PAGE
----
, 01.03.2018 09:14 AM

Did Justin Trudeau just give Patrick Brown a gift?

It sure looks that way. Check this out:

Minimum wage hikes across Canada this year could cost about 60,000 jobs, despite the benefits they would bring, the Bank of Canada says in a new report.

The central bank published a report over the winter break, attempting to calculate what sort of economic impact a series of minimum wage hikes set to come into force this year will have on Canada’s economy.

As of Jan. 1, Ontario’s minimum wage is now $14 an hour, up from $11.60. By the end of 2018, Alberta, Quebec and Prince Edward Island are also expected to hike their minimum wages.

At Daisy, we have always paid more than that – and also covered cell phone costs, transit passes, and whatnot.  Toronto, we believe, is an expensive place to live in.


When the angry phone calls from Queen’s Park start heating up, Trudeau’s guys will be able to say (rightly) that they cannot control what the Bank of Canada does and says.  That’s true.  It’s also true that you are not going to see a single Trudeau cabinet minister contradicting the Bank of Canada’s stated view: they can’t.

The political bottom line therefore remains the same: the Ontario PC leader now has a very useful talking point to deal with what was becoming his biggest vulnerability, the minimum wage.  He’ll be able to shrug and say: “Look, it doesn’t matter what I think.  What matters is the Bank of Canada agrees that thousands of jobs are going to be lost.  I’m not against raising the minimum wage – I’m against doing it in a way that costs Ontario jobs.  I’m against doing it as an election stunt, to save a tired old government.”

Will it work?  Probably.

And that’s why we say Mr. Trudeau arguably has given Mr. Brown a very valuable post-Christmas gift.


  1. Jeff Paul says:

    Well hold on here.

    1. The Bank of Canada made this statement, not Trudeau.
    2. You agree that Trudeau can’t tell the bank what to do or say.
    3. Nor can they really dispute the report

    So by not disagreeing with a credible point, Trudeau gives Brown a talking point? I don’t get it

  2. Matt says:

    A report from the Financial Accountability Office in Ontario estimated 50,000 job losses JUST IN ONTARIO because of Wynne’s minimum wage hike.

    A Liberal MPP was on the radio last week saying that report was BS because all the minimum wage hikes since 2003 didn’t cause massive job losses. Well, all those minimum wage hikes were $0.50/h her and $0.90/h there. It went from roughly $7.00/h in 2003 to roughly $11.50 in 2017. It went up roughly $4.50 OVER 14 YEARS. Employers had lots or time to adjust. Now the Liberals are hiking it roughly $3.50 in ONE YEAR.

    A report in June commissioned by the City of Seattle said their minimum wage hike actually hurt the people it waa supposed to help. Because employers had to drastically cut the employees hours, the employees were taking home on average $125 LESS per month.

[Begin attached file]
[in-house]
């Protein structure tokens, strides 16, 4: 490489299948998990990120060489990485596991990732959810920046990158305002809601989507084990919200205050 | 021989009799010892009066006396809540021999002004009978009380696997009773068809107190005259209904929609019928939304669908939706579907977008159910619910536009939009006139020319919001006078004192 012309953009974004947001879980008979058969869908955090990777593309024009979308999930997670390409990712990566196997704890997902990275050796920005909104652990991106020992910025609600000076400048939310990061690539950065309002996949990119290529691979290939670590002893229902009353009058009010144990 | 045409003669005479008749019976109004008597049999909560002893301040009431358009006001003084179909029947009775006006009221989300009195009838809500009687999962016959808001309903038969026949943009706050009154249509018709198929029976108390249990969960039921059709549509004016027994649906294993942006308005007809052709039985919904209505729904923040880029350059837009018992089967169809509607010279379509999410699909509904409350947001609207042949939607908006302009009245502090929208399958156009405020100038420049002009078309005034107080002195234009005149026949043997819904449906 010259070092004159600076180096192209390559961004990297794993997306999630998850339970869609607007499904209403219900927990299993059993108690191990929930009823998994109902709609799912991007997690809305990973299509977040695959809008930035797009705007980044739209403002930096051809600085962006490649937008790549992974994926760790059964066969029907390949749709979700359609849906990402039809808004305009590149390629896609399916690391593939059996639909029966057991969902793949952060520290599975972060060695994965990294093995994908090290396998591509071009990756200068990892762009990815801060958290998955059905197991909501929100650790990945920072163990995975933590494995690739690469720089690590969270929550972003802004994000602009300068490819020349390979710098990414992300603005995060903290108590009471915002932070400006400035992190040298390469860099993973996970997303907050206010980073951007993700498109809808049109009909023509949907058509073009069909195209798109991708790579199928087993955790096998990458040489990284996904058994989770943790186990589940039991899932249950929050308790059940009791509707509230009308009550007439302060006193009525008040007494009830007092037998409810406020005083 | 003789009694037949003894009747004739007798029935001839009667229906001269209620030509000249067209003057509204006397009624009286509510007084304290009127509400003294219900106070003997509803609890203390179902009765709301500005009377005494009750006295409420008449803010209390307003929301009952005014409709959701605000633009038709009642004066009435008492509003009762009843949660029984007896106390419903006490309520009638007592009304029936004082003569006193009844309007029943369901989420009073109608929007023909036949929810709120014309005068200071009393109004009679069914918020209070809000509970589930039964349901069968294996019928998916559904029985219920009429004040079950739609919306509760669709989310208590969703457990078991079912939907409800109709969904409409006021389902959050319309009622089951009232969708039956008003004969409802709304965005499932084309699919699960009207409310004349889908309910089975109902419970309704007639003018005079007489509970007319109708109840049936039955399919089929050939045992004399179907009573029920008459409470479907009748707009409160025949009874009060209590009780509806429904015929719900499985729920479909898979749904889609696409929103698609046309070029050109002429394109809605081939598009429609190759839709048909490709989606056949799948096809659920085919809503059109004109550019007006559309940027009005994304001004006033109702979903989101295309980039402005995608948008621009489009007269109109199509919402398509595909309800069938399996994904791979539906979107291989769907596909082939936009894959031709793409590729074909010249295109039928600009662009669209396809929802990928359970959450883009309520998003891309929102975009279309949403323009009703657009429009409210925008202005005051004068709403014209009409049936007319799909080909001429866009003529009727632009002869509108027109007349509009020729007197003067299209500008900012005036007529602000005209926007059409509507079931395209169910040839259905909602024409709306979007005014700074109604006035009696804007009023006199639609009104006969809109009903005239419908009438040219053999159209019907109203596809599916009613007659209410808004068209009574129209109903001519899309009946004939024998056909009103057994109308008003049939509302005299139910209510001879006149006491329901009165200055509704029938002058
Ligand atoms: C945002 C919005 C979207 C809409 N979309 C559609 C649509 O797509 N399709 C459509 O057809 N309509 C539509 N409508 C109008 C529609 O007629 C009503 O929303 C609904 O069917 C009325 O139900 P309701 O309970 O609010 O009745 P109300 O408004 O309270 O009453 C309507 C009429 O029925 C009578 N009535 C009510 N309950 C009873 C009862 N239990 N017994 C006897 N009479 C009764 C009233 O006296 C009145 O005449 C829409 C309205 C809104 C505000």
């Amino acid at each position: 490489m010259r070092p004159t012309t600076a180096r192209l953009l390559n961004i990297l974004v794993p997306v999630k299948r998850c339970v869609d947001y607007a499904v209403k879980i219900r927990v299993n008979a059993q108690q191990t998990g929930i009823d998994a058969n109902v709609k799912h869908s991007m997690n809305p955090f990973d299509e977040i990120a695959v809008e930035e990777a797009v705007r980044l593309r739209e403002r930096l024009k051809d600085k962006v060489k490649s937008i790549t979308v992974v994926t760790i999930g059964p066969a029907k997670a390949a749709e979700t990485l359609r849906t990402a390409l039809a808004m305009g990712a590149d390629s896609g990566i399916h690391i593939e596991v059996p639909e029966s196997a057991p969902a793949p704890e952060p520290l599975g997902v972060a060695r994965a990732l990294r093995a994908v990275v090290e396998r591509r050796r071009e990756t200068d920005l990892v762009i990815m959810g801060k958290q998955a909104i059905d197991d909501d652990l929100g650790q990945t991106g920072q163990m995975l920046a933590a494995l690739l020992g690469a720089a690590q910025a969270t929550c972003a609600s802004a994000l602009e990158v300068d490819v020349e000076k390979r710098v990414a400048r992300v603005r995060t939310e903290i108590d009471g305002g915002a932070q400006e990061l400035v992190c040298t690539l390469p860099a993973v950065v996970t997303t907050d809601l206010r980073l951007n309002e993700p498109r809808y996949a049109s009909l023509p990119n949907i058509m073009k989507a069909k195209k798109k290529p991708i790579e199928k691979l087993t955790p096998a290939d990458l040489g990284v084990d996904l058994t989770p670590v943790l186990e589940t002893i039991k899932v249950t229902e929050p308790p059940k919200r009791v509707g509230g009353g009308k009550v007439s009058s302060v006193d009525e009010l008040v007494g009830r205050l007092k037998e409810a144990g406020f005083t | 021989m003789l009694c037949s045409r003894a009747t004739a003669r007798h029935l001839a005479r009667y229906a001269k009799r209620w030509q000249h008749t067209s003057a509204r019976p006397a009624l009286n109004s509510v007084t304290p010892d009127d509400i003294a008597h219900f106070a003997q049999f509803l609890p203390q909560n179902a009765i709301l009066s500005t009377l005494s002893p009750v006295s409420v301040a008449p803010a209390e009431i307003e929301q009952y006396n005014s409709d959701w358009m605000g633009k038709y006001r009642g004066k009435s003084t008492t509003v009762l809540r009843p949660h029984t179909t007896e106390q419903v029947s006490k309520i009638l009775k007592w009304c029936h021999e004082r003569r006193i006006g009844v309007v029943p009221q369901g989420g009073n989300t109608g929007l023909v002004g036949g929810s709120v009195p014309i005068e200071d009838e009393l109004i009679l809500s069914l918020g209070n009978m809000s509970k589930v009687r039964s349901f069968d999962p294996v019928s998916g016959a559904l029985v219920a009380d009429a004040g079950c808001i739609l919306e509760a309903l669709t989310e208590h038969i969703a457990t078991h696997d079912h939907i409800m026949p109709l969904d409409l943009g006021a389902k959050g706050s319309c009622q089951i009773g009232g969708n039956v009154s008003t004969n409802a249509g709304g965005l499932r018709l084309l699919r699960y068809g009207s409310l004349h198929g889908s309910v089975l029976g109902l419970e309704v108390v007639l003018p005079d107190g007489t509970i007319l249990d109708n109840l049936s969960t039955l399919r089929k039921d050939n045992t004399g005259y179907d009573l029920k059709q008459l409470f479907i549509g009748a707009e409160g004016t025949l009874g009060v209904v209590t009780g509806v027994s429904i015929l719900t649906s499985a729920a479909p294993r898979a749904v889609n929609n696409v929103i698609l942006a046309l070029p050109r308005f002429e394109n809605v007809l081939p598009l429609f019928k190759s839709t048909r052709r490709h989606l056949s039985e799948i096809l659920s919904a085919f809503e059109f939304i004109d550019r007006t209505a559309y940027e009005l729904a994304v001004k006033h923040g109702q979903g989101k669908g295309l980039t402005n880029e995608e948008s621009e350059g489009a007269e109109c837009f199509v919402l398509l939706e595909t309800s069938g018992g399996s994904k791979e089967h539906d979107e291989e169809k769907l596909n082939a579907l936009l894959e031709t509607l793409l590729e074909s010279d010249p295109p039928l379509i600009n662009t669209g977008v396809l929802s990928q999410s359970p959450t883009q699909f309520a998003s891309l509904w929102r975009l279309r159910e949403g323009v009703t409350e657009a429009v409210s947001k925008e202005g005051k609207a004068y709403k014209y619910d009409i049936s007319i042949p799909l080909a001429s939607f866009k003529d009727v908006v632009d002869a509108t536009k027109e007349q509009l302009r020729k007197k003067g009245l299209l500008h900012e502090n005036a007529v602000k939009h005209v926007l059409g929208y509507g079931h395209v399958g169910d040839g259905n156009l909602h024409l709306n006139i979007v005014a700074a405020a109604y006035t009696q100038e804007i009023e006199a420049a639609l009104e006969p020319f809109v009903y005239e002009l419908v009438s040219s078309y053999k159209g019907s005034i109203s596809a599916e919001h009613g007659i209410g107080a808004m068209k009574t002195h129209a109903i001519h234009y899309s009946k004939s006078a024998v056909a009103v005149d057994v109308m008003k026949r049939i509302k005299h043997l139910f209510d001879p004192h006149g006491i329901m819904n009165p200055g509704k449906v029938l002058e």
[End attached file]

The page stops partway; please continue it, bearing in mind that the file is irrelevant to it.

3. Cath says:

    You’re right.

    Will Brown’s crew take advantage of said gift?

    That’s the question.

  4. John W. says:

    On a side issue, why has the media lined up almost universally with the business side of the minimum wage, all these weepy sympathetic stories about hard done by business owners?
    We hear little sympathetic coverage of poor single parents trying to hold down two precarious jobs, and not enough money to support a family. Kathleen has made some fine statements about the plight of these families but she has been glossed over as the media has become the propaganda arm of the business viewpoint.
    This new minimum wage will be good for the WHOLE economy no matter what the Bank or anybody else says. Something as simple as healthier kids doing better in school with more stable families. You could on forever.

    • Miles Lunn says:

      People aren’t disagreeing raising the minimum wage is bad, its rather the size and the speed that is the problem. A more modest increase or one this large phased in over a longer time would be fine as businesses would have time to adjust. If you ask anyone who has run a small business, covering a 32% increase in 18 months isn’t easy to do. Sure one can argue wages right now are not fair and should be higher, but the problem is if a person’s skills are low, there is a risk no one will hire them making them worse off. I think all of us would like to eliminate poverty, but the problem is like anything there is a downside to every policy and its not something that can easily be done.

      • John W. says:

        Stop whining and complaining and get down to work. How long did you actually think you could get away with paying people starvation wages with no security, no certainty and the possibility of lay off for no reason, and no benefits.
        I like that Salvation Army commercial about the waitress eating of the discarded plates.
        Just because you have the media even CBC in your back pocket doesn’t mean you are right.

        • Matt says:

          Starvation wages?

          Um, maybe Wynne should stop wasting BILLIONS.

          Maybe she should stop raising service fees on everything under the sun.

          Maybe she could stop all the wasteful spending.

          Maybe she should do something about actually reducing hydro rates instead of her phony plan that is actually going to be far more expensive and lead to even bigger rate increases in a few years.

          Maybe try to, you know, reduce peoples taxes instead of forcing the worst, most fraud and crime infested form of carbon pricing – cap & trade – down Ontarians throats.

        • Miles Lunn says: